Systemic Theories of International Politics
- LAST MODIFIED: 28 June 2016
- DOI: 10.1093/obo/9780199756223-0173
- LAST MODIFIED: 28 June 2016
- DOI: 10.1093/obo/9780199756223-0173
Systemic theory in international relations is an attempt to capture the relationship between the units of the international system (generally, the states) and the elements of the structure of the international system most relevant to their behavior. The goal is to capture the essence of international relations in the same simple and powerful manner that the heliocentric Copernican model captured the essence of astronomy. In practice, largely due to the complexity of the international system, systemic theory has been elusive in modern international relations. While systemic theorizing in international relations, in the form of balance-of-power theory, is centuries old, the theoretical complexities and empirical challenges of the scientific study of international systems are exceptionally daunting. Accordingly, very few attempts at a logically coherent, empirically supported systemic theory have been made, and far fewer are seen as unproblematic. Certainly no single model has achieved the degree of consensus that the Copernican model has in astronomy. At the same time, systemic theorizing is influenced to a much-larger degree than other forms of theorizing by systemic traditions in other disciplines—sociology, economics, and history, to name just a few. Because the origins, examples, and tests of systemic theories in international relations are so diverse and fragmented, this article will be broader than it is deep—an attempt to survey the landscape rather than to mine any one part of it comprehensively.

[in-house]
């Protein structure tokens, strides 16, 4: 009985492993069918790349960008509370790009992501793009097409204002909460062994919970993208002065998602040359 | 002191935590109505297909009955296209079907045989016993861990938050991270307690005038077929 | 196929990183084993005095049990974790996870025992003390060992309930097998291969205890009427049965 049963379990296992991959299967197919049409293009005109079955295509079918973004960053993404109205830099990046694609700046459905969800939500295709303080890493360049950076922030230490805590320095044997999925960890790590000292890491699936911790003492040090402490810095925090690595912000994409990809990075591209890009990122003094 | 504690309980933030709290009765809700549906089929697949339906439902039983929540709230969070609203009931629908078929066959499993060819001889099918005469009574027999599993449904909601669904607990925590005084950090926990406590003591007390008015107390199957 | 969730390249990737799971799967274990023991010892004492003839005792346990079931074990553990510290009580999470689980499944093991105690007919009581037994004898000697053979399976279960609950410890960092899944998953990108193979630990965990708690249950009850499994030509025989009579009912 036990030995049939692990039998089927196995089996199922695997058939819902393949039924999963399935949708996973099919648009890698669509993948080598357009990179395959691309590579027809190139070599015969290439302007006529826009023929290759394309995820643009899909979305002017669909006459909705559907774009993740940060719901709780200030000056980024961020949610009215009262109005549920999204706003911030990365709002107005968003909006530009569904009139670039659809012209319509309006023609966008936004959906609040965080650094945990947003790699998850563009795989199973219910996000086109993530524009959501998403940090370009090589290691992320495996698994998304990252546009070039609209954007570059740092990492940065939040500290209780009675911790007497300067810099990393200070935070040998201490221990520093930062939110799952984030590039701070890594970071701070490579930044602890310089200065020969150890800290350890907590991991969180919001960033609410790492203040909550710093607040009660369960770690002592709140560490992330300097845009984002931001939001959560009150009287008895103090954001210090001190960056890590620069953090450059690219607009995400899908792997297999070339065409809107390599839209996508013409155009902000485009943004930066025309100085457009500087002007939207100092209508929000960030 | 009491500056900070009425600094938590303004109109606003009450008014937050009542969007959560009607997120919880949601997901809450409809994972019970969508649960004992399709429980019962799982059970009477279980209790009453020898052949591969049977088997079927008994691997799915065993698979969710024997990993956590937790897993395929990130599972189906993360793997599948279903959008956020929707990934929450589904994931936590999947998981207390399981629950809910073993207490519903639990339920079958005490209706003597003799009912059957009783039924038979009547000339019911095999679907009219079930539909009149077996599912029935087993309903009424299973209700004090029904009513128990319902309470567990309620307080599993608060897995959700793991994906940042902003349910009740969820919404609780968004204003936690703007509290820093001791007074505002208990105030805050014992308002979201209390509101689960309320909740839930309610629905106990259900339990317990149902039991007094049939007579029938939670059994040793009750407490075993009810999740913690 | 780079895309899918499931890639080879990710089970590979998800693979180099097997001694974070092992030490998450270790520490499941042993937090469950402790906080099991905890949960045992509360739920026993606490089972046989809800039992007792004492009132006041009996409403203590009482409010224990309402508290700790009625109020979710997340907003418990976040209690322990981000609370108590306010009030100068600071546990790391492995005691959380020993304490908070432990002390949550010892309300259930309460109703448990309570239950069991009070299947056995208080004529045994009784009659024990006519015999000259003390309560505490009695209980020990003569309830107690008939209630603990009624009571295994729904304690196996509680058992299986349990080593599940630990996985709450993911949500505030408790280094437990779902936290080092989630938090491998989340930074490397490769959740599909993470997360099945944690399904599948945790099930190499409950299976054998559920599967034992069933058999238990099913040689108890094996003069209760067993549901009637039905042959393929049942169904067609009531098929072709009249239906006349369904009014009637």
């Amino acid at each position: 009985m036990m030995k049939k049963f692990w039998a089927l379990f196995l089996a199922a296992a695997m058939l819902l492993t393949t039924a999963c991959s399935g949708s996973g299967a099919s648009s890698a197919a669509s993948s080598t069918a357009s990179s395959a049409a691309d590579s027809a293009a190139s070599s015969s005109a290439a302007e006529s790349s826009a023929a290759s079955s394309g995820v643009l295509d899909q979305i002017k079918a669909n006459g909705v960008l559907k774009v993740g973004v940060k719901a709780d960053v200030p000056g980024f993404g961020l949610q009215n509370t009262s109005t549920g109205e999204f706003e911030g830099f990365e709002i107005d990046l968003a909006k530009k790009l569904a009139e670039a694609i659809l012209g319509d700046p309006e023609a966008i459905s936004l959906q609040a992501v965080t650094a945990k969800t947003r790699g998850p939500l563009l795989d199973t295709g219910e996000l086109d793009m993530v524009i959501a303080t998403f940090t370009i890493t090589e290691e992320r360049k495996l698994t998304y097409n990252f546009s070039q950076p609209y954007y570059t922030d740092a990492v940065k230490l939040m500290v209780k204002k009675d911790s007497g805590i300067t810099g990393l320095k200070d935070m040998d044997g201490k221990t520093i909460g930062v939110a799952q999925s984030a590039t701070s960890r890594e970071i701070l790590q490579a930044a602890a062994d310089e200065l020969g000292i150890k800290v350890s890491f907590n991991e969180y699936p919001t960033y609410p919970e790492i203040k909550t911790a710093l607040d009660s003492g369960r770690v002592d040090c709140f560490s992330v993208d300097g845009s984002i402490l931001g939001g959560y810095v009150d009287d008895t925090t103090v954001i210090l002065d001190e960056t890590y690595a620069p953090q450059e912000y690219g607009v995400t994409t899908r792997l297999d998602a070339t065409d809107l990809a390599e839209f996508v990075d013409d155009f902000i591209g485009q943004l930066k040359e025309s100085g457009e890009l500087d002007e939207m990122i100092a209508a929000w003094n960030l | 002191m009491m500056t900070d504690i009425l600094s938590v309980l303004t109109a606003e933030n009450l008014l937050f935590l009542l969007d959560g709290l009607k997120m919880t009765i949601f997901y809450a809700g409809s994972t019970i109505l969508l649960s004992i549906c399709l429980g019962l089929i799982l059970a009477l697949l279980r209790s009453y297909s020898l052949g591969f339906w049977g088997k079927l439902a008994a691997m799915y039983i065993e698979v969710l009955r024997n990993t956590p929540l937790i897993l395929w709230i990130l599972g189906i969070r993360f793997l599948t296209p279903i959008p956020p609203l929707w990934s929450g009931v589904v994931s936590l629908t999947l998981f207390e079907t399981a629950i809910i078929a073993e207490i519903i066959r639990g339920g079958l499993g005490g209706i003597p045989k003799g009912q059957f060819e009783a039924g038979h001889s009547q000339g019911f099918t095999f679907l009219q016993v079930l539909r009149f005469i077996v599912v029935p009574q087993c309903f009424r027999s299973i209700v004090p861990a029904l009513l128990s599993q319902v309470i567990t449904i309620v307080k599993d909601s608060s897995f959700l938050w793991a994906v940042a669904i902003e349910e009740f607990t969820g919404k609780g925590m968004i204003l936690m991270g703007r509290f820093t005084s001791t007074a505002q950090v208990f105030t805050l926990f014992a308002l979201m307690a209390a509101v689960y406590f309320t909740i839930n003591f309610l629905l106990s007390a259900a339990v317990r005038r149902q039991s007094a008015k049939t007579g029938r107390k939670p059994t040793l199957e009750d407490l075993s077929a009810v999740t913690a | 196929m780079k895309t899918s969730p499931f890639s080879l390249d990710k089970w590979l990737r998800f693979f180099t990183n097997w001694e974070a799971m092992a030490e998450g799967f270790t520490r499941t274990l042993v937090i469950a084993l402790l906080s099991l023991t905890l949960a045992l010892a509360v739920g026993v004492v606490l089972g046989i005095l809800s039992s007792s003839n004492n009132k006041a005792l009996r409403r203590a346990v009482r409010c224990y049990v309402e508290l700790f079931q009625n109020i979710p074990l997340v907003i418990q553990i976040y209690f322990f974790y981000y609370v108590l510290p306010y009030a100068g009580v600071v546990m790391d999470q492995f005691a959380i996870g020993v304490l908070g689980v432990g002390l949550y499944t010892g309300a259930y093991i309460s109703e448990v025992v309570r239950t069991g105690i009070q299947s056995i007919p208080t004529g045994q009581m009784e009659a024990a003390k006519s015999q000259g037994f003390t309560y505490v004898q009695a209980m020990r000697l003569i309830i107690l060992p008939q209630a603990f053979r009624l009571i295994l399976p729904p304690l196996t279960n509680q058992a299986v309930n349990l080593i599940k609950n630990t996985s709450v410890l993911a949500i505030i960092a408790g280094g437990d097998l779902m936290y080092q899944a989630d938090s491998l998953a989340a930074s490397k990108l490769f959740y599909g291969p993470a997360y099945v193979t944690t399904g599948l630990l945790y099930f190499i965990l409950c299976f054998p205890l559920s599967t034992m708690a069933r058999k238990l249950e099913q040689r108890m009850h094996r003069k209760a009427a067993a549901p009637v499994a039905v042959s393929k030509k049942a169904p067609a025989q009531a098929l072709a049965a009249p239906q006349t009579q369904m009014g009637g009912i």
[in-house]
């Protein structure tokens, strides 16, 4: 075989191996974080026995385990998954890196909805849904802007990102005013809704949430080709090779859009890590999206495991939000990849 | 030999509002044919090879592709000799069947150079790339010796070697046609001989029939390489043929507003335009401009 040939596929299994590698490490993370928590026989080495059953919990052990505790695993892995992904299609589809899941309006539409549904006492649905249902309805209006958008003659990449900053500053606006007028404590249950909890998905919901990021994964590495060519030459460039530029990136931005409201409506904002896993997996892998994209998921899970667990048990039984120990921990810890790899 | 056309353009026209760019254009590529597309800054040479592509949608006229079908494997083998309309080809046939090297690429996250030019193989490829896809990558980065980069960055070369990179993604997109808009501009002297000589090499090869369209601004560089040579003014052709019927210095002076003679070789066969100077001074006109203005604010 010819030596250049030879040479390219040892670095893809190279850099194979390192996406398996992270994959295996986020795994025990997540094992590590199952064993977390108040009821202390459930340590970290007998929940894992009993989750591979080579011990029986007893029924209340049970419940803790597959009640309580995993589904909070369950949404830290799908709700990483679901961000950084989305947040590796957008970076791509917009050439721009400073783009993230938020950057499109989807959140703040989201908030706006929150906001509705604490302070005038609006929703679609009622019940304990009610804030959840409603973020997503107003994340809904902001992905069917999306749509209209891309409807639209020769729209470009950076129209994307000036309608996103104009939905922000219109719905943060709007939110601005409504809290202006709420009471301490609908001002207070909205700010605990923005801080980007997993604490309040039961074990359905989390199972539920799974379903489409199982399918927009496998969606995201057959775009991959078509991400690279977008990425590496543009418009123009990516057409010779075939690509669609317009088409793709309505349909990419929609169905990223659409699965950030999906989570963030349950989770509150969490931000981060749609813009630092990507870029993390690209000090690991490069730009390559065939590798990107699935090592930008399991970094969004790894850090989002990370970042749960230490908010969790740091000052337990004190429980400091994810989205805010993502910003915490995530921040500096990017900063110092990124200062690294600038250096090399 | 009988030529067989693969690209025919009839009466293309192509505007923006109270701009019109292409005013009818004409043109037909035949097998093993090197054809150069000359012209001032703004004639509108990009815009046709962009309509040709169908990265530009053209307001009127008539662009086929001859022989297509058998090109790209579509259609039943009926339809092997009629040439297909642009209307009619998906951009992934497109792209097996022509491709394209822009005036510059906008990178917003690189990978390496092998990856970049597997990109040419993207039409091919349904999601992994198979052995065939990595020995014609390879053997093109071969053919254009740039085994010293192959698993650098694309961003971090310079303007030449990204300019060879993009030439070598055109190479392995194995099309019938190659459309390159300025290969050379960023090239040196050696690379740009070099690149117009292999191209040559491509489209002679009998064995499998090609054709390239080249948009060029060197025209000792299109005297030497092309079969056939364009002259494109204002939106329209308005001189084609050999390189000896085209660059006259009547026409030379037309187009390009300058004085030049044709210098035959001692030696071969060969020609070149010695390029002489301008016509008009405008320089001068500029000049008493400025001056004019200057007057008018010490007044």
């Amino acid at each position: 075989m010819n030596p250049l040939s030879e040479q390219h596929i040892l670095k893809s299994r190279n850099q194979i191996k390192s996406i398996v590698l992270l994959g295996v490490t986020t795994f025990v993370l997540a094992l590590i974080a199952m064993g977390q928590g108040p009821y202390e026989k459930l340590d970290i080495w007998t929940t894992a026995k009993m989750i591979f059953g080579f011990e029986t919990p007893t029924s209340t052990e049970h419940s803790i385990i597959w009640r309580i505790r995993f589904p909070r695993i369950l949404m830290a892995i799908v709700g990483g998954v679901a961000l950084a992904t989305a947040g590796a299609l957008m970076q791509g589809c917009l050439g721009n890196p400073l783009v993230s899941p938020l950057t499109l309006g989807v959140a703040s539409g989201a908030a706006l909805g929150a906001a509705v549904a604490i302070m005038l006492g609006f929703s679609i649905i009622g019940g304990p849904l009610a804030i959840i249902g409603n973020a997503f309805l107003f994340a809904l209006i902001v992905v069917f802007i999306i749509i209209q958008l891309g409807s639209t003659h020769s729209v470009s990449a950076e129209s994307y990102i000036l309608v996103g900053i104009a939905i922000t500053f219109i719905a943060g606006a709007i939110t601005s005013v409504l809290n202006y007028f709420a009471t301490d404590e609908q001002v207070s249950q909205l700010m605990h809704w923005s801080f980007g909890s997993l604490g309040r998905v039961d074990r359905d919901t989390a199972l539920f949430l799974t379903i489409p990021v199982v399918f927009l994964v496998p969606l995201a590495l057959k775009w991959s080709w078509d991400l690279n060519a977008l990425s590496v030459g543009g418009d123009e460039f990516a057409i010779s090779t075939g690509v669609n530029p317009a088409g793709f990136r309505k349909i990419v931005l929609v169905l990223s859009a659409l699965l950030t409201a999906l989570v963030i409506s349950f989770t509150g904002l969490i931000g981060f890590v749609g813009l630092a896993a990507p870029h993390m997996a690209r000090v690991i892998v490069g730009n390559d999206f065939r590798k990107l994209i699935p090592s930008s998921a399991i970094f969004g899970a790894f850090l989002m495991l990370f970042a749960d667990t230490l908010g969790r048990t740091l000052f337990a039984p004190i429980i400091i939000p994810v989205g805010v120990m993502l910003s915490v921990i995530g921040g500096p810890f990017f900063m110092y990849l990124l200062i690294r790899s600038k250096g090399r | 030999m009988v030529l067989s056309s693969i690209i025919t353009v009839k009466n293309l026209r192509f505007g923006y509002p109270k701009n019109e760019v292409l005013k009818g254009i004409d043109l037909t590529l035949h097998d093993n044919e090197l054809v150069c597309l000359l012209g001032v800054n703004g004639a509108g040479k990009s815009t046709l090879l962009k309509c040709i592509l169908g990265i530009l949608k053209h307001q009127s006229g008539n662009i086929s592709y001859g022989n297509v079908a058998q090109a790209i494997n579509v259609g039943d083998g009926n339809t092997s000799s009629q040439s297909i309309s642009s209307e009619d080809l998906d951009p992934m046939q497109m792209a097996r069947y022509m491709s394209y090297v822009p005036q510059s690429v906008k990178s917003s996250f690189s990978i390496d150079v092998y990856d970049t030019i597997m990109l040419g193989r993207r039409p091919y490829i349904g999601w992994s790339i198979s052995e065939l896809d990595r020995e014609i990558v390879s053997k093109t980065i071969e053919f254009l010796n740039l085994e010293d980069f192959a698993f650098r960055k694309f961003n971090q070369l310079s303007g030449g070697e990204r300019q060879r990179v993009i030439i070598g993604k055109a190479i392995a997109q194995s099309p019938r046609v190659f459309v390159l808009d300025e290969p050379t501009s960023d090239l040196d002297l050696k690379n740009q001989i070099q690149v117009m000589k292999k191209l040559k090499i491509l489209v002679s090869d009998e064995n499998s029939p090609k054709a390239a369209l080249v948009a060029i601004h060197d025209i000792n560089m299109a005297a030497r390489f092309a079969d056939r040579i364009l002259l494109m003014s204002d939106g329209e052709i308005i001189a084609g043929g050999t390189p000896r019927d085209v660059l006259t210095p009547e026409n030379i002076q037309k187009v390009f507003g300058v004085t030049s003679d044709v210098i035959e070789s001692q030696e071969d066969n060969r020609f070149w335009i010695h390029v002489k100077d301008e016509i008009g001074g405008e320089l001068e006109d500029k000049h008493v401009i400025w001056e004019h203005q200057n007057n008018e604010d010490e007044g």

Systemic theories are among the most influential and durable theories in the international-relations canon, largely because they seek to capture the most comprehensive understanding of their subject matter possible. Something substantial is lost, scholars in this tradition argue, by theorizing without taking into effect the behavior of all the major actors in the system—just as an understanding of astronomy built up from many partial theories of the behavior of individual planets would be much less intellectually satisfying and useful than the current, coherent systemic explanation. This comprehensive understanding of international relations is the great promise of systemic international-relations theory, and the authors of each of these works seek to realize it in different ways. Kaplan 1957, Wendt 1999, and Braumoeller 2012 focus most directly on the fundamental nature of the agent-structure relationship while remaining relatively agnostic about the forces that drive it, while Waltz 1979, Organski and Kugler 1980, Gilpin 1981, and Modelski 1987 more explicitly theorize about the drivers of state behavior. At the same time, Moravcsik 1997 takes the systemic realists among the latter group of authors to task for their one-dimensional view of state preferences.
Braumoeller, Bear F. The Great Powers and the International System: Systemic Theory in Empirical Perspective. Cambridge Studies in International Relations 123. Cambridge, UK: Cambridge University Press, 2012.